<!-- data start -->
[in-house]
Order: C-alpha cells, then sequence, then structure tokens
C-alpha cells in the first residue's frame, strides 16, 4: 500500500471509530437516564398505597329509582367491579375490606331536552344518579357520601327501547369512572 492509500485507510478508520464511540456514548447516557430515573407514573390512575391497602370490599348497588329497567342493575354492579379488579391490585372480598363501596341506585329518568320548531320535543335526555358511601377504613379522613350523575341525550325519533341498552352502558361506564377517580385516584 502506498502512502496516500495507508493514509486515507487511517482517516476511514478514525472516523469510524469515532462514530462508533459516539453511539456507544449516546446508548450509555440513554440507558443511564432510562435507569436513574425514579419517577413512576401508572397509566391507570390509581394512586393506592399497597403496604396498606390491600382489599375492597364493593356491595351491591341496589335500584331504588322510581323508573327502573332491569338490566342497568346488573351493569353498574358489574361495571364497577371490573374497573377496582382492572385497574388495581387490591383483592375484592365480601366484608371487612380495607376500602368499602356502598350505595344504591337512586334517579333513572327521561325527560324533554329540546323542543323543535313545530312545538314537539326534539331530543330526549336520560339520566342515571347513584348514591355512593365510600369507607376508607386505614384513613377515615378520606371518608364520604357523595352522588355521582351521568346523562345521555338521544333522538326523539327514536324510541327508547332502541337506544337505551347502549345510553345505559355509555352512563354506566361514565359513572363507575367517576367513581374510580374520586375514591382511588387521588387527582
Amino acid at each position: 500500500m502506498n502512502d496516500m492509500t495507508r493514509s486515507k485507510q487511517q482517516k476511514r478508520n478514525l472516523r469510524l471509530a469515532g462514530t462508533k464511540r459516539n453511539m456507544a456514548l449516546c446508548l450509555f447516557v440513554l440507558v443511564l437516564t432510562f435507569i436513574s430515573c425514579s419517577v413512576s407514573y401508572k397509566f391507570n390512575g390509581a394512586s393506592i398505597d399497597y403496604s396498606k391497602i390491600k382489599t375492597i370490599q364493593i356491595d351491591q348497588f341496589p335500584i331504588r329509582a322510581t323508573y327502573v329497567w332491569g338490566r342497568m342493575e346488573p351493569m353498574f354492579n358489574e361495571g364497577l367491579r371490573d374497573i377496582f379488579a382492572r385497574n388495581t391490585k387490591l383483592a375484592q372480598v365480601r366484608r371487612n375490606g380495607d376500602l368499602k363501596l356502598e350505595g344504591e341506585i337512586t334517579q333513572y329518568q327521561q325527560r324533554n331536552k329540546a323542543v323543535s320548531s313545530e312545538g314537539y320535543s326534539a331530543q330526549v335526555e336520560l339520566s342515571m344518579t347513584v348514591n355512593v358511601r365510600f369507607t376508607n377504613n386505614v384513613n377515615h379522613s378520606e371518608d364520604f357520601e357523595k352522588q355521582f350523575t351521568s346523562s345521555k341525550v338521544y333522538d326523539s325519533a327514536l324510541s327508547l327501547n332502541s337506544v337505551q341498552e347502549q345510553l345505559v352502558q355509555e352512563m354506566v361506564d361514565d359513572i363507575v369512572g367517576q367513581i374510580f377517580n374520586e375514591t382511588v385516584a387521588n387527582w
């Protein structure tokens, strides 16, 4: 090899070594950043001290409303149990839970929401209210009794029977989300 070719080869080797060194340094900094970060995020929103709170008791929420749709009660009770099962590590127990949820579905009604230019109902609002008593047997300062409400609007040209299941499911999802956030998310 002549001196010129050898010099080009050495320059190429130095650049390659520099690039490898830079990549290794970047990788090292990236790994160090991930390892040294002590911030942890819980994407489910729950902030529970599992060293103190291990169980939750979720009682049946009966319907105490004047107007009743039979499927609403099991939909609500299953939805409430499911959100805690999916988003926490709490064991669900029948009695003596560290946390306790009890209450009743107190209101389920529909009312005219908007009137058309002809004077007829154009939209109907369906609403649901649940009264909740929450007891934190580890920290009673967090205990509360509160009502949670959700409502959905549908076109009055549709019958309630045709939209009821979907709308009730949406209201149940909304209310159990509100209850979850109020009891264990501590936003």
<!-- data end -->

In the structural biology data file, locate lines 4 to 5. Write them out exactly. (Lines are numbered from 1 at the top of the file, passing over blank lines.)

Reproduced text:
Amino acid at each position: 500500500m502506498n502512502d496516500m492509500t495507508r493514509s486515507k485507510q487511517q482517516k476511514r478508520n478514525l472516523r469510524l471509530a469515532g462514530t462508533k464511540r459516539n453511539m456507544a456514548l449516546c446508548l450509555f447516557v440513554l440507558v443511564l437516564t432510562f435507569i436513574s430515573c425514579s419517577v413512576s407514573y401508572k397509566f391507570n390512575g390509581a394512586s393506592i398505597d399497597y403496604s396498606k391497602i390491600k382489599t375492597i370490599q364493593i356491595d351491591q348497588f341496589p335500584i331504588r329509582a322510581t323508573y327502573v329497567w332491569g338490566r342497568m342493575e346488573p351493569m353498574f354492579n358489574e361495571g364497577l367491579r371490573d374497573i377496582f379488579a382492572r385497574n388495581t391490585k387490591l383483592a375484592q372480598v365480601r366484608r371487612n375490606g380495607d376500602l368499602k363501596l356502598e350505595g344504591e341506585i337512586t334517579q333513572y329518568q327521561q325527560r324533554n331536552k329540546a323542543v323543535s320548531s313545530e312545538g314537539y320535543s326534539a331530543q330526549v335526555e336520560l339520566s342515571m344518579t347513584v348514591n355512593v358511601r365510600f369507607t376508607n377504613n386505614v384513613n377515615h379522613s378520606e371518608d364520604f357520601e357523595k352522588q355521582f350523575t351521568s346523562s345521555k341525550v338521544y333522538d326523539s325519533a327514536l324510541s327508547l327501547n332502541s337506544v337505551q341498552e347502549q345510553l345505559v352502558q355509555e352512563m354506566v361506564d361514565d359513572i363507575v369512572g367517576q367513581i374510580f377517580n374520586e375514591t382511588v385516584a387521588n387527582w
């Protein structure tokens, strides 16, 4: 090899070594950043001290409303149990839970929401209210009794029977989300 070719080869080797060194340094900094970060995020929103709170008791929420749709009660009770099962590590127990949820579905009604230019109902609002008593047997300062409400609007040209299941499911999802956030998310 002549001196010129050898010099080009050495320059190429130095650049390659520099690039490898830079990549290794970047990788090292990236790994160090991930390892040294002590911030942890819980994407489910729950902030529970599992060293103190291990169980939750979720009682049946009966319907105490004047107007009743039979499927609403099991939909609500299953939805409430499911959100805690999916988003926490709490064991669900029948009695003596560290946390306790009890209450009743107190209101389920529909009312005219908007009137058309002809004077007829154009939209109907369906609403649901649940009264909740929450007891934190580890920290009673967090205990509360509160009502949670959700409502959905549908076109009055549709019958309630045709939209009821979907709308009730949406209201149940909304209310159990509100209850979850109020009891264990501590936003």